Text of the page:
Canada: Oral Intervention at the UN Human Rights Council on Legal Aid in Canada | Statement

PDF Version | UN Webcast (see 7 at 00:19:45)

Item: Item 3 Interactive Dialogue
Speaker: Paulo de Tarso Lugon Arantes
Date: Thursday, 30 May 2013
Re: Report of the Special Rapporteur on the Independence of Judges and Lawyers

Oral Statement to the 23rd Session of the UN Human Rights Council from Lawyers’ Rights Watch Canada (LRWC), a non-governmental organization in special consultative status

Mr. President:

Lawyers’ Rights Watch Canada welcomes the report of the Special Rapporteur on the Independence of Judges and Lawyers and greatly appreciates its comprehensive articulation of State obligations regarding the right to legal aid.1 We are encouraged by the Special Rapporteur’s affirmation that an “independent judiciary should guarantee an efficient and effective administration of justice for all, without discrimination…” and that legal aid is “an essential component of a fair and efficient justice system.”2 We emphasize the Report’s comments that the right to effective3 legal aid extends not only to criminal proceedings but also to civil proceedings, including “any judicial or extra judicial procedure aimed at determining rights and obligations”4 where individuals do not have sufficient means to pay for it.”5

This report is relevant to Canada at a time when lack of access to affordable legal representation is cited as the primary reason that, in several Canadian provinces, between 60 and 80 percent of family law litigants now try to represent themselves with extraordinary difficulties.6 LRWC is alarmed by a dramatically declining use of Canadian courts for civil cases7 largely due to reduced access to legal aid8 resulting from government funding cuts of legal aid programs. Marginalized groups, including women and children affected by domestic violence as well as indigenous women and children, are particularly disadvantaged by severely circumscribed legal aid for civil cases. Canada’s provincial governments have largely failed to respond to recommendations of Treaty Bodies, including the CESCR (2006),9 CEDAW (2008)10 and CERD (2012)11 that Canada ensure legal aid as part of the overarching duty to ensure equality before the law and equal protection of the law. Lawyers working pro bono and litigants resorting to self-help, have utterly failed to redress the inequality resulting from inadequate legal aid. We ask that States be urged to honour their primary obligation to guarantee equality by passing legislation and providing adequate funding to guarantee international human rights standards in the provision of legal aid.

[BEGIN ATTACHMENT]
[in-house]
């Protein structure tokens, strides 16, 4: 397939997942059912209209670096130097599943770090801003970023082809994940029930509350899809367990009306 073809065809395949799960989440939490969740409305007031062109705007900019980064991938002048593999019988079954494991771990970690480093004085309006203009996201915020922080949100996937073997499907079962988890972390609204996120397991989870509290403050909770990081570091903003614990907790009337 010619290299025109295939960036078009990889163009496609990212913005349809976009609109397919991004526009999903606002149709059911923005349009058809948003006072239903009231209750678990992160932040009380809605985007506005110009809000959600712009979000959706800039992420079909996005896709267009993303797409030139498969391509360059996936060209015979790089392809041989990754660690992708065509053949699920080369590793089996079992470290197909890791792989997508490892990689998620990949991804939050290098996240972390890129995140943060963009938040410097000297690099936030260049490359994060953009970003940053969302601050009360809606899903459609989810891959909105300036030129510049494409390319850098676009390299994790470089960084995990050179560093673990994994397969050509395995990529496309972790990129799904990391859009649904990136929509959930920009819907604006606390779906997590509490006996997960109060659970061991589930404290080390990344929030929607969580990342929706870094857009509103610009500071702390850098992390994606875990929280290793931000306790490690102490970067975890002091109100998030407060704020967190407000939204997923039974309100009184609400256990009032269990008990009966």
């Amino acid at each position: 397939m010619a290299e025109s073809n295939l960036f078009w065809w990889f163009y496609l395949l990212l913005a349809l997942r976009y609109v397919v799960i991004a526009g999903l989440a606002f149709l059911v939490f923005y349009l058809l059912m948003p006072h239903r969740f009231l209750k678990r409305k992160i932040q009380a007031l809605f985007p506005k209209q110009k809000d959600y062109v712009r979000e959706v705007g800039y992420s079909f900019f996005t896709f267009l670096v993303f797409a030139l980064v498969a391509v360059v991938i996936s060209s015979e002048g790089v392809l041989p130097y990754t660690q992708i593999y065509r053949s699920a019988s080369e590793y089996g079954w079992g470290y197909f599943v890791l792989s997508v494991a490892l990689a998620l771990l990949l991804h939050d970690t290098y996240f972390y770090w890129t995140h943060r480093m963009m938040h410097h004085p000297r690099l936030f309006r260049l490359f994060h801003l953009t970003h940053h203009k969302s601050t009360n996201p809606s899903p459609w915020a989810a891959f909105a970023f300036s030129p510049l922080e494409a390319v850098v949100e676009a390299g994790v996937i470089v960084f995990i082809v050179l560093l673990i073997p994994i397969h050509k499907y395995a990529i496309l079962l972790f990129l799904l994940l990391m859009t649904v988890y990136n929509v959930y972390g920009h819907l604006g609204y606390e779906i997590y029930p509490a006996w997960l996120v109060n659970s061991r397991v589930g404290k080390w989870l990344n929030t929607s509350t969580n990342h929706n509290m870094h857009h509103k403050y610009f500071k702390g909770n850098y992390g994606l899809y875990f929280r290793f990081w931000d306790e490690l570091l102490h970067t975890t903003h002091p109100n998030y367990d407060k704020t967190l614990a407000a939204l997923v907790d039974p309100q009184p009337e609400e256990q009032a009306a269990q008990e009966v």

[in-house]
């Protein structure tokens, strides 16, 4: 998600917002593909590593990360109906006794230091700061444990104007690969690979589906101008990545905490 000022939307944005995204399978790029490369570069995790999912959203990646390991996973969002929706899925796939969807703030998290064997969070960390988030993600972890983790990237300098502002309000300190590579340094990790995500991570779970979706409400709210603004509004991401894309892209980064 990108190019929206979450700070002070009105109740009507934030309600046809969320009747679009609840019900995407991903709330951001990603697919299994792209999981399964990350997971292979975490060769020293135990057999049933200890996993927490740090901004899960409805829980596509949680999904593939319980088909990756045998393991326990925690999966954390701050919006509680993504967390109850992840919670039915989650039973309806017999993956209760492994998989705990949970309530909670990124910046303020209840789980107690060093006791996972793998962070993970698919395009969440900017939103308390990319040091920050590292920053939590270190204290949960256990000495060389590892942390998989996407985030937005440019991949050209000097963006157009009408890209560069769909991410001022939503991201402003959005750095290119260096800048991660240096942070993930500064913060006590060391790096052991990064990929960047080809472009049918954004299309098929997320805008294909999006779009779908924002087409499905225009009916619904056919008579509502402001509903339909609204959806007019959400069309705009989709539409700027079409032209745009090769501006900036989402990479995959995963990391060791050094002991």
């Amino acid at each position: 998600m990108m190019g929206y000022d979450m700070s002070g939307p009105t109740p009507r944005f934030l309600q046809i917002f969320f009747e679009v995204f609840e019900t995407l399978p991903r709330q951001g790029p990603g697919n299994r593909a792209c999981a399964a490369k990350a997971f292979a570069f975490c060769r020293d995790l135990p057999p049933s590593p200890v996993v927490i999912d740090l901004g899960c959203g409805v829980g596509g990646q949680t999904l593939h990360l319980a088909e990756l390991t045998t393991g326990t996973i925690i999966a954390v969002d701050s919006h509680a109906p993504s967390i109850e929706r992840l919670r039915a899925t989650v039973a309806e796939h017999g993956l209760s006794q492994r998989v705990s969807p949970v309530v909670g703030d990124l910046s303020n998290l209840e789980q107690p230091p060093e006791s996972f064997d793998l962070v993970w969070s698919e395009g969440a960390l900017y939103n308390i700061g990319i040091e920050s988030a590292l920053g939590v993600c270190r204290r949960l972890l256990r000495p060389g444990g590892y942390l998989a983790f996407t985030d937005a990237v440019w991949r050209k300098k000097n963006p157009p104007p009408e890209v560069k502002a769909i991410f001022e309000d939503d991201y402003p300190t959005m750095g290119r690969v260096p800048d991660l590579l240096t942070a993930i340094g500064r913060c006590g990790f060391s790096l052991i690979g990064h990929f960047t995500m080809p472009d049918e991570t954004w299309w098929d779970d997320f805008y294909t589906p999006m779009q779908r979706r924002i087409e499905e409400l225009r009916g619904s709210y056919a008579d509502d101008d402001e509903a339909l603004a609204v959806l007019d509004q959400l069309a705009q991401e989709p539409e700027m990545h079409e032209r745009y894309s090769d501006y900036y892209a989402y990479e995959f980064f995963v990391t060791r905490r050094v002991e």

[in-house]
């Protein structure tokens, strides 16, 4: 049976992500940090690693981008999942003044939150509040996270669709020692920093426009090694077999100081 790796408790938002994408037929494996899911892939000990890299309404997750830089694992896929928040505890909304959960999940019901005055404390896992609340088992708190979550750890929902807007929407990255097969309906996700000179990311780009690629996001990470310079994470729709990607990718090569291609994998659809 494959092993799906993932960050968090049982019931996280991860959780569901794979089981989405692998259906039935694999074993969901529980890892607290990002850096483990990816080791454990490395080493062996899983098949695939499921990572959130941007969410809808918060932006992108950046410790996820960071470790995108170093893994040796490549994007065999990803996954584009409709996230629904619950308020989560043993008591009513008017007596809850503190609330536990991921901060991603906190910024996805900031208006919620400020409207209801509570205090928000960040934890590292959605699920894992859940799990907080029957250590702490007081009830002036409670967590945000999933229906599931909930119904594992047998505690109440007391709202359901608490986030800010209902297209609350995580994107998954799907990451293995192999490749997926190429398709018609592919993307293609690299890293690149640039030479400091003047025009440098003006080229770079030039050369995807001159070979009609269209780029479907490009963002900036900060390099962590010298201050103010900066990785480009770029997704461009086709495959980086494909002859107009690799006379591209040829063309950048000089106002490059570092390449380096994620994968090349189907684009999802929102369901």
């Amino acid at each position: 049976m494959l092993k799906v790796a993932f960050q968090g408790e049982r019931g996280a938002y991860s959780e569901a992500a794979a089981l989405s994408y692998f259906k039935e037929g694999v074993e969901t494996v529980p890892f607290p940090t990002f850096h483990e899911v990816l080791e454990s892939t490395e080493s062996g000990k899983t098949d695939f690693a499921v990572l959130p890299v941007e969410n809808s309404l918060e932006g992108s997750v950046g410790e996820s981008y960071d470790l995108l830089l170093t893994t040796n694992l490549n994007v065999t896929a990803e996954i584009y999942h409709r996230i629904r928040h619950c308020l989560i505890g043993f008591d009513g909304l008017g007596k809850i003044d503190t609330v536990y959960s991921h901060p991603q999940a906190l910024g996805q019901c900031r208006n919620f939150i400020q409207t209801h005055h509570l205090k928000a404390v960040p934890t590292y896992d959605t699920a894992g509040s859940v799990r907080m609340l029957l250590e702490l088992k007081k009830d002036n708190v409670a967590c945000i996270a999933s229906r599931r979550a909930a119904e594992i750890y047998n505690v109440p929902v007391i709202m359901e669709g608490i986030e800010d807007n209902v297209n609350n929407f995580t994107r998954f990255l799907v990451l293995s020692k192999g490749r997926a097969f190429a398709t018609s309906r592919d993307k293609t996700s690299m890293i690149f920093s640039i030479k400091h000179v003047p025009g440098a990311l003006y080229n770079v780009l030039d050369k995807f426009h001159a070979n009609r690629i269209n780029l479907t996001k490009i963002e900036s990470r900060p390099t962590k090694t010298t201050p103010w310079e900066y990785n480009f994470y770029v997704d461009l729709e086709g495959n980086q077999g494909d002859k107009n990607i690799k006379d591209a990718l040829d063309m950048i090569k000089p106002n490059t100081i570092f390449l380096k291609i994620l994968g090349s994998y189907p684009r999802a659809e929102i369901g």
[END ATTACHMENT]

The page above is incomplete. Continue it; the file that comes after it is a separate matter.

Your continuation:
Thank you, Mr. President.

1 Human Rights Council, Report of the Special Rapporteur on the independence of judges and lawyers, Gabriela Knaul, A/HRC/23/43, 15 March 2013, para. 20.
2 Ibid, para 3
3 Ibid para. 41.
4 Ibid para. 27
5 Ibid para. 29.
6 Julie Macfarlane, BA, LLM, PhD, The National Self Represented Litigants Project: Identifying and Meeting the Needs of Self Represented Litigants. Final Report (National Self Represented Litigants Project, May 2013).
7 British Columbia Civil Justice Reform Working Group, Effective and Affordable Civil Justice: Report of the Civil Justice Reform Working Group to the Justice Review Task Force (BC Justice Review Task Force 2006), at 71.
8 Melina Buckley, LLB, PhD, Moving Forward on Legal Aid: Research on Needs and Innovative Approaches, Canadian Bar Association, 2010 <> at 2,
9 UN Committee on Economic, Social and Cultural Rights (CESCR), Concluding Observations, Canada, 22 May 2006, E/C.12/CAN/CO/4; E/C.12/CAN/CO/5, at paras. 11, available at:;
10 UN Committee on the Elimination of Discrimination Against Women (CEDAW), Concluding observations: Canada, 7 November 2008, CEDAW/C/CAN/CO/7, at para. 9, available at:;
11 UN Committee on the Elimination of Racial Discrimination (CERD), Concluding observations: Canada, 4 April 2012, CERD/C/CAN/CO/19-20, at para.9, available at: